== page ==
What property must go through probate when someone dies?

| Dec 3, 2020 | Probate

The Florida probate courts exist in large part to help manage the estates of those who have recently died. However, going through probate can mean spending quite a bit of money and waiting to distribute assets to beneficiaries.

If you want to keep as much of your wealth in your family as possible, creating an estate plan that tries to minimize your probate requirements can be a smart approach to the process. However, in order to make a plan as effective as possible, you need to understand which assets in your estate will be most vulnerable to probate requirements.

Real estate held in your name has to go through probate

Few pieces of personal property have as much financial and emotional value as real property. In order to prevent fraud and reduce estate administration conflicts, it is a requirement that all real estate held by someone who dies must go through probate before passing to another individual for ownership.

Ways of avoiding this requirement include holding the property in a trust or changing your deed to have joint tenancy with rights of survivorship so that the property passes to your spouse without going through probate when you die.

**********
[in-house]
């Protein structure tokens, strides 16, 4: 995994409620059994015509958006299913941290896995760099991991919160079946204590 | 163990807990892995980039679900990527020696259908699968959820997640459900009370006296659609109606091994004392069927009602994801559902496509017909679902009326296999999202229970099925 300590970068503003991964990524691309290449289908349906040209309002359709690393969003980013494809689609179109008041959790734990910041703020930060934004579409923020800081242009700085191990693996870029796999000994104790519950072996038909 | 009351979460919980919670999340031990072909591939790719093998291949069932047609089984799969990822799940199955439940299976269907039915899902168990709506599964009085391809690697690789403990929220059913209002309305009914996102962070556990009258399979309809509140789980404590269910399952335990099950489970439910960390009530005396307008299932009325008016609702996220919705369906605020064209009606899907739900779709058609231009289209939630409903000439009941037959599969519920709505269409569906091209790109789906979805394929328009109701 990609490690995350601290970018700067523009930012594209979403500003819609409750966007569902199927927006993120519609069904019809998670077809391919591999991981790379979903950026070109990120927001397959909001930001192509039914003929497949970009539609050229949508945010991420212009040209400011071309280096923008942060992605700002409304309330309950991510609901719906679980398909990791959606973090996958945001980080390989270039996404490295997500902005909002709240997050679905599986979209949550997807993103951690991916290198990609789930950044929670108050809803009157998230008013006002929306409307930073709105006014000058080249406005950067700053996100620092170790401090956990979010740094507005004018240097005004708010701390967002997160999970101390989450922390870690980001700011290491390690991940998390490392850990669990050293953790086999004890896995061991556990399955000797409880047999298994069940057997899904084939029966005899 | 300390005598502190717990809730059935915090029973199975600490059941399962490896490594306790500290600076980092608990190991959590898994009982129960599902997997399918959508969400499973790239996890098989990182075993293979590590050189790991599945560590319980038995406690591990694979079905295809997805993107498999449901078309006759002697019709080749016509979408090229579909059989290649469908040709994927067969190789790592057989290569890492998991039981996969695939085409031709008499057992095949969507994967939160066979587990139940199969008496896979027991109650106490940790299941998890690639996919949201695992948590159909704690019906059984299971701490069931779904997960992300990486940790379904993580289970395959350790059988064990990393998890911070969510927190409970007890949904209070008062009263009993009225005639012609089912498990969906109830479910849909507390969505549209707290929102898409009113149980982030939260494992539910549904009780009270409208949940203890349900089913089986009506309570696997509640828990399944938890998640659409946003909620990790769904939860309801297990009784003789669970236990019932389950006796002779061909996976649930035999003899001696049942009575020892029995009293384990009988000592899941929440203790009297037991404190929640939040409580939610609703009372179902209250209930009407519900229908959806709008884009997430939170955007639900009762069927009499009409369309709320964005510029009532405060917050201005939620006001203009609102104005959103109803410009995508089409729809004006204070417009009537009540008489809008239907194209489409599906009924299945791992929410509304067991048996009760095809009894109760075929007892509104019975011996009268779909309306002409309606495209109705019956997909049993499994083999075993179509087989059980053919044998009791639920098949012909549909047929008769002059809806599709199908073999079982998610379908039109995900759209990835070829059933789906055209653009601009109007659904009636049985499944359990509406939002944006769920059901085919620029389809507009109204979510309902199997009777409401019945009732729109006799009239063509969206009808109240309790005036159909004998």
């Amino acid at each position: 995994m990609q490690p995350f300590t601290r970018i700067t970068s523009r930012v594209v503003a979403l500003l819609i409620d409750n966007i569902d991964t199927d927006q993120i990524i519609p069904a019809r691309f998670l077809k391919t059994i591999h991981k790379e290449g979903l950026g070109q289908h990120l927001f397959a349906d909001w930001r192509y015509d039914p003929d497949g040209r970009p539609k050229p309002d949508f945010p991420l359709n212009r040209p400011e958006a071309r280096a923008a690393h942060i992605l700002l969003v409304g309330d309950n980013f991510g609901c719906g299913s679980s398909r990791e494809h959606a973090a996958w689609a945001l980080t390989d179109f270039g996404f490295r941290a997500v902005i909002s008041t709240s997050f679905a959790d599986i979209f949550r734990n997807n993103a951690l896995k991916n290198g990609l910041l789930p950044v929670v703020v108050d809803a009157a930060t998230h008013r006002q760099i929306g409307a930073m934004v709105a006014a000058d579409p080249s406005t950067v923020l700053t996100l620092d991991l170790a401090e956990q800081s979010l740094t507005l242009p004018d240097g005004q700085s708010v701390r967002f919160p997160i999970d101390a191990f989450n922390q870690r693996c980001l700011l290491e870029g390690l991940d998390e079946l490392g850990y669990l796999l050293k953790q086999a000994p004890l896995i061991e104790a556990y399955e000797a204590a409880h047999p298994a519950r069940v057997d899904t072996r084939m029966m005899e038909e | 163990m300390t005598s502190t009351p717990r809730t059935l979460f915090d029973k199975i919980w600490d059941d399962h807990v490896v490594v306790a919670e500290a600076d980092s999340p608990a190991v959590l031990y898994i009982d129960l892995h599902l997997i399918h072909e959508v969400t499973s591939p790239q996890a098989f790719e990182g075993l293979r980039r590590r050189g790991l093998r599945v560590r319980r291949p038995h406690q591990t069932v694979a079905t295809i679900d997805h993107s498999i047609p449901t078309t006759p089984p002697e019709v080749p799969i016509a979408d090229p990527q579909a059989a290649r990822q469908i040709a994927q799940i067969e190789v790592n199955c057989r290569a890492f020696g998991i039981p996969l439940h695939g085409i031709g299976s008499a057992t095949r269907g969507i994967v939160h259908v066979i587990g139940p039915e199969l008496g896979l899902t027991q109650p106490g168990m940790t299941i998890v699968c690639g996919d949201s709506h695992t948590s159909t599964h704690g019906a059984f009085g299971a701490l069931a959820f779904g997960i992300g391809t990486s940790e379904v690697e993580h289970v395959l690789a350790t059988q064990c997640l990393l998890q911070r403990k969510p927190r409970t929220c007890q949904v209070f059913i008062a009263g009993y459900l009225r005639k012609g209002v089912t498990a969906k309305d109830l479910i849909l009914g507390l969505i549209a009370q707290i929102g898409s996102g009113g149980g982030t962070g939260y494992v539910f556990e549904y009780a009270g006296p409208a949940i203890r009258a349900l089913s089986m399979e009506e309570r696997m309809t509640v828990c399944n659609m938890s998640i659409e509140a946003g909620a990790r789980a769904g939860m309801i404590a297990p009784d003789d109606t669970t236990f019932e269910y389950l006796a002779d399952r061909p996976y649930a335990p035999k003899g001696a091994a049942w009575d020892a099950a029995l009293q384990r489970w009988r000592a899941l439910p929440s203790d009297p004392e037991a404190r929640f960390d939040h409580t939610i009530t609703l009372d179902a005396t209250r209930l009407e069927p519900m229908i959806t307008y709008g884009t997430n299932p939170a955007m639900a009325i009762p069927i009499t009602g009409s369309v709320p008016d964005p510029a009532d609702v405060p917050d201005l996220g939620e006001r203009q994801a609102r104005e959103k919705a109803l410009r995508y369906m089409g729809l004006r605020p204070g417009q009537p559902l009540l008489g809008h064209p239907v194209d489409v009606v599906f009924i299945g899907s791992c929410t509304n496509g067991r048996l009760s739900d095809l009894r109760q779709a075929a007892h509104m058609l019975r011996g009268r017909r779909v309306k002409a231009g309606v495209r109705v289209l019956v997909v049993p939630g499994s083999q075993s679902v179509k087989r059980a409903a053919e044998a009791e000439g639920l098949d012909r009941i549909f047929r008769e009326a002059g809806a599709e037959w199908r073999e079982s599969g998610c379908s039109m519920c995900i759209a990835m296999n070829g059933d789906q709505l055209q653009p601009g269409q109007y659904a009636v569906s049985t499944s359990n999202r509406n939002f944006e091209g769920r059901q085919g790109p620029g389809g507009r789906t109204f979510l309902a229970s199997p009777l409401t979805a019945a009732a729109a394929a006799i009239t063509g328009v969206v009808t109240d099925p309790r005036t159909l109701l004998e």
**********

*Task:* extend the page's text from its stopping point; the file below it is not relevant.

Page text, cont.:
Financial accounts held only in your name also go through probate

Whether you have a standard checking account or a large investment portfolio, accounts held solely in your name will generally need to go through probate before other people can access them after your death.

It is possible to have transfer designations for certain kinds of accounts that automatically transfer ownership rights to a specific individual when you die. Using your accounts to fund a trust can be another way to avoid the obligation to have them pass through probate.

Your life insurance may have to go through probate as well

Some people name their estates as the beneficiaries for their life insurance policy, annuity contract or retirement fund. They may do this to make things simpler when it comes to paying for funeral expenses or dividing the remaining value after internment costs among their heirs. However, if the estate is the beneficiary, those assets will have to go through probate before they reach your family members.

If you address each of your vulnerable assets individually when estate planning, you can potentially eliminate the obligation to go through probate court. Discussing your assets and the legacy you want to leave behind with a lawyer can help you avoid probate.

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